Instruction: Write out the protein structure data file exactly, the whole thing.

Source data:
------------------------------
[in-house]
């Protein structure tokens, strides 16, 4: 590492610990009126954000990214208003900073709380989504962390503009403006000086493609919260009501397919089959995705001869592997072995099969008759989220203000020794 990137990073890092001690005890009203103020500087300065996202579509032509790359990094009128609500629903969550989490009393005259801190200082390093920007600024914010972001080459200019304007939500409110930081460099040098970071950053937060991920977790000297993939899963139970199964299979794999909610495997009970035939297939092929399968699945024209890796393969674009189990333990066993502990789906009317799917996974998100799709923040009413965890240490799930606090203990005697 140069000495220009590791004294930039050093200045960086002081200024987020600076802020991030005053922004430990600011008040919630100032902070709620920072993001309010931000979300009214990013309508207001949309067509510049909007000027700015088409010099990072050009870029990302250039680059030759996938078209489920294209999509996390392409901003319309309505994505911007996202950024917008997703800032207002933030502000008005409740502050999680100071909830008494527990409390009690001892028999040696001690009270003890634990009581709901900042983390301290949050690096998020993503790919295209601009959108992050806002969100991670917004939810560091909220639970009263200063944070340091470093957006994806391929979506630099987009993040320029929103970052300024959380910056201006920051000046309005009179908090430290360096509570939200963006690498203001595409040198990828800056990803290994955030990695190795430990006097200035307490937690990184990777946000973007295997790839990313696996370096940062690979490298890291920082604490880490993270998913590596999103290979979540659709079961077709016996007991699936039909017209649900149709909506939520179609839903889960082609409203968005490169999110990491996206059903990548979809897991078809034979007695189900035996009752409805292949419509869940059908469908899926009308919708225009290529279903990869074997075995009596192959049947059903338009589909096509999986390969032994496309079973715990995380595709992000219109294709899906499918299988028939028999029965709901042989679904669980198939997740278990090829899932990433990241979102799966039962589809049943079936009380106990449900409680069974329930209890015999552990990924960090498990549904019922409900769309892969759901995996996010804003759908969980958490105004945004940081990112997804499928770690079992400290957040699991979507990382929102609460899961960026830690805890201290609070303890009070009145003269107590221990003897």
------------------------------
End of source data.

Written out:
[in-house]
């Protein structure tokens, strides 16, 4: 590492610990009126954000990214208003900073709380989504962390503009403006000086493609919260009501397919089959995705001869592997072995099969008759989220203000020794 990137990073890092001690005890009203103020500087300065996202579509032509790359990094009128609500629903969550989490009393005259801190200082390093920007600024914010972001080459200019304007939500409110930081460099040098970071950053937060991920977790000297993939899963139970199964299979794999909610495997009970035939297939092929399968699945024209890796393969674009189990333990066993502990789906009317799917996974998100799709923040009413965890240490799930606090203990005697 140069000495220009590791004294930039050093200045960086002081200024987020600076802020991030005053922004430990600011008040919630100032902070709620920072993001309010931000979300009214990013309508207001949309067509510049909007000027700015088409010099990072050009870029990302250039680059030759996938078209489920294209999509996390392409901003319309309505994505911007996202950024917008997703800032207002933030502000008005409740502050999680100071909830008494527990409390009690001892028999040696001690009270003890634990009581709901900042983390301290949050690096998020993503790919295209601009959108992050806002969100991670917004939810560091909220639970009263200063944070340091470093957006994806391929979506630099987009993040320029929103970052300024959380910056201006920051000046309005009179908090430290360096509570939200963006690498203001595409040198990828800056990803290994955030990695190795430990006097200035307490937690990184990777946000973007295997790839990313696996370096940062690979490298890291920082604490880490993270998913590596999103290979979540659709079961077709016996007991699936039909017209649900149709909506939520179609839903889960082609409203968005490169999110990491996206059903990548979809897991078809034979007695189900035996009752409805292949419509869940059908469908899926009308919708225009290529279903990869074997075995009596192959049947059903338009589909096509999986390969032994496309079973715990995380595709992000219109294709899906499918299988028939028999029965709901042989679904669980198939997740278990090829899932990433990241979102799966039962589809049943079936009380106990449900409680069974329930209890015999552990990924960090498990549904019922409900769309892969759901995996996010804003759908969980958490105004945004940081990112997804499928770690079992400290957040699991979507990382929102609460899961960026830690805890201290609070303890009070009145003269107590221990003897």